Three bomb blasts in the Indian city of Mumbai have killed at least 17 people and and injured 131.
No organisation has yet claimed responsibility for the blasts, which Indian authorities said were caused by explosives planted on motorcycles and a scooter.
Reuters reported that suspicion was falling on the Indian Mujahideen (IM), “an underground terrorist group sworn to avenge the massacre of hundreds of Muslims in the neighbouring state of Gujarat.”
“The choice of neighbourhoods in south and central Mumbai suggested that, as in the past, the attempt was to terrorise the city’s businessmen, particularly from among its Gujarati community,” Reuters reported.
The first explosion occurred in rush hour at 6:54pm in the Zaveri bazaar, a well-known jewelry market. The second took place at 6:55pm at the Opera House, while the third bomb exploded at 7:05pm in the neighbourhood of Dadar.
The attack is the fourth major terrorist incident in India’s financial capital since 2003. The last attack, in November 2008, saw gunmen from Pakistani-based militant group Lashkar-e-Taiba (LeT) rampage through the city for three days.
The LeT was also blamed for an attack in July 2006, with 180 people killed when seven explosions destroyed trains on the city’s commuter network.
Reuters reported than plans to set up 5000 surveillance cameras across the city had been gathering dust despite vast sums of money poured into counterterrorism efforts.
“We see a lack of political will to take this [protecting the city against terror attacks] on on an emergency basis,” CNN-IBN reported.
“Mumbai is a soft target, it will always remain a soft target. The only way to combat this is through good intelligence, and that’s not there.”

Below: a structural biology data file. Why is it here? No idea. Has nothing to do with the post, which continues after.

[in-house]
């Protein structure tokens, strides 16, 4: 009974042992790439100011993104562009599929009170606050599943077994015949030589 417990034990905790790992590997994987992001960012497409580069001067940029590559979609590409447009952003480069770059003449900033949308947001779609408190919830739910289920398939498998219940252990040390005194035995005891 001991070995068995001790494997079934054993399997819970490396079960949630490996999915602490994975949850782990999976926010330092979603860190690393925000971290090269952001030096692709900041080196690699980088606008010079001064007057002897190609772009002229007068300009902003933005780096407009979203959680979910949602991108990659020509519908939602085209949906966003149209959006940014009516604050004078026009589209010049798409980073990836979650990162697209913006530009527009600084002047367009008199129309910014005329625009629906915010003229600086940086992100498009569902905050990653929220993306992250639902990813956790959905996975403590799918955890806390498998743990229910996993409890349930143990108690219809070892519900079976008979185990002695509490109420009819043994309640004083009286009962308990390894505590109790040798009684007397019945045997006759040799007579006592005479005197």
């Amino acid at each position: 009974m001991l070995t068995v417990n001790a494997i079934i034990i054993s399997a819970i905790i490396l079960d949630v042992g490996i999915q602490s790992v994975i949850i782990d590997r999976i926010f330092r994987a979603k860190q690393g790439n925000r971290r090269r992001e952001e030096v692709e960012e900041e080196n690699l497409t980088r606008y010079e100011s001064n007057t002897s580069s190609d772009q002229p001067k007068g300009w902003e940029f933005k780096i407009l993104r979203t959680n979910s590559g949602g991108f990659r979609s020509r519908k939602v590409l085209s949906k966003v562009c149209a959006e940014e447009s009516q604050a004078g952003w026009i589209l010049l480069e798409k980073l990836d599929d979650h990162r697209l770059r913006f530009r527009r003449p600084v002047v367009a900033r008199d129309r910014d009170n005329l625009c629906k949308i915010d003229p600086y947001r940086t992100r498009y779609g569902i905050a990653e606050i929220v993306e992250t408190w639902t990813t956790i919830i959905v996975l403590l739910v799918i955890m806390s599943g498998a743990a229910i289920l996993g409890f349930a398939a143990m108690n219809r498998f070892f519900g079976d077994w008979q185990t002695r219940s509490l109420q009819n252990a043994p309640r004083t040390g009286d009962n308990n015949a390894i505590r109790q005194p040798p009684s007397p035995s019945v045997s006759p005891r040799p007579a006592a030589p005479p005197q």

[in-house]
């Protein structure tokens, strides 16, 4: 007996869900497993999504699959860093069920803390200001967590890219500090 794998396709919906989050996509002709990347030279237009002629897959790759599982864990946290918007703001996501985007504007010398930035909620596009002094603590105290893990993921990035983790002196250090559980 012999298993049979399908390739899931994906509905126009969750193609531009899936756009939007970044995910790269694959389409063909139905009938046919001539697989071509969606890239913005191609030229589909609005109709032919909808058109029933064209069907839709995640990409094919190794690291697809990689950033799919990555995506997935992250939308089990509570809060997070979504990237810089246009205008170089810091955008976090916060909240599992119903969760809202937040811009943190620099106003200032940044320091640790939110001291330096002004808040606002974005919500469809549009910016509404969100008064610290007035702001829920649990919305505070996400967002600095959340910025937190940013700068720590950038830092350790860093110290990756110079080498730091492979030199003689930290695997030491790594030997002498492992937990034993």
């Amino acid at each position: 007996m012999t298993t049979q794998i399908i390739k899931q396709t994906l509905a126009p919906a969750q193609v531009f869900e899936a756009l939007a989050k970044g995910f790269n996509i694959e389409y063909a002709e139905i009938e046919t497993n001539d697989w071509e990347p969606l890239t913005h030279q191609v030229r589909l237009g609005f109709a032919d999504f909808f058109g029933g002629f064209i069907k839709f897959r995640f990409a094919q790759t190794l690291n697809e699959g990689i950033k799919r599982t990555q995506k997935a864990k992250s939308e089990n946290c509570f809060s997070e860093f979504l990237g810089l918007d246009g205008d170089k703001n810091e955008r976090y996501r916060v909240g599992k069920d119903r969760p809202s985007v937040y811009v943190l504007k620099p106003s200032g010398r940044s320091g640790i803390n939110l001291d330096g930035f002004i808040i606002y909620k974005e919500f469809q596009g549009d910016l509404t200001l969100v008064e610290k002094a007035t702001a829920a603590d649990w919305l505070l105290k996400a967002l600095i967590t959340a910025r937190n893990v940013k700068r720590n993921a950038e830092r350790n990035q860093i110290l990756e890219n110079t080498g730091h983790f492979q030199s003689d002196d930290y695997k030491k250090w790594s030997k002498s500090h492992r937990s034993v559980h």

India and Maldives counter-terrorism cooperation
Indian interest in the Maldives is partly prompted by counter-terrorism concerns. The Indian Ocean is, President Mohamed Nasheed said in October 2010, “India’s soft-underbelly.”
“Security issues in the Indian Ocean have lately become more and more serious. We see the Mumbai attack also as an Indian ocean issue,” Nasheed said at the time.
Indian newspaper The Economic Times noted that the Maldives landed on the Indian intelligence radar after Sultan Park bomber Moosa Inas was reported to have been linked to the LeT and had travelled to Kerala before the bombings, a popular recruiting ground for the group.
Indian news portal Rediff.com has previously quoted Indian intelligence bureau sources as saying that the LeT “has nearly 1,000 operatives active in the Maldives”, and that there was no way the group’s operations “can be curbed unless there is very good intelligence sharing with the Maldives.”
The intelligence sources claimed that in the last three months “there has been an increase in LeT activites in the Maldives, and several persons from [the LeT’s] Kerala group have slipped into the country and are busy setting up operations there.”
President Mohamed Nasheed has dismissed the notion that the LeT had presence in the Maldives or was looking to establish a base – rumours that sporadically appear in the Indian media – but has acknowledged “serious” issues concerning the emergence of radical groups with some members trained in Pakistan.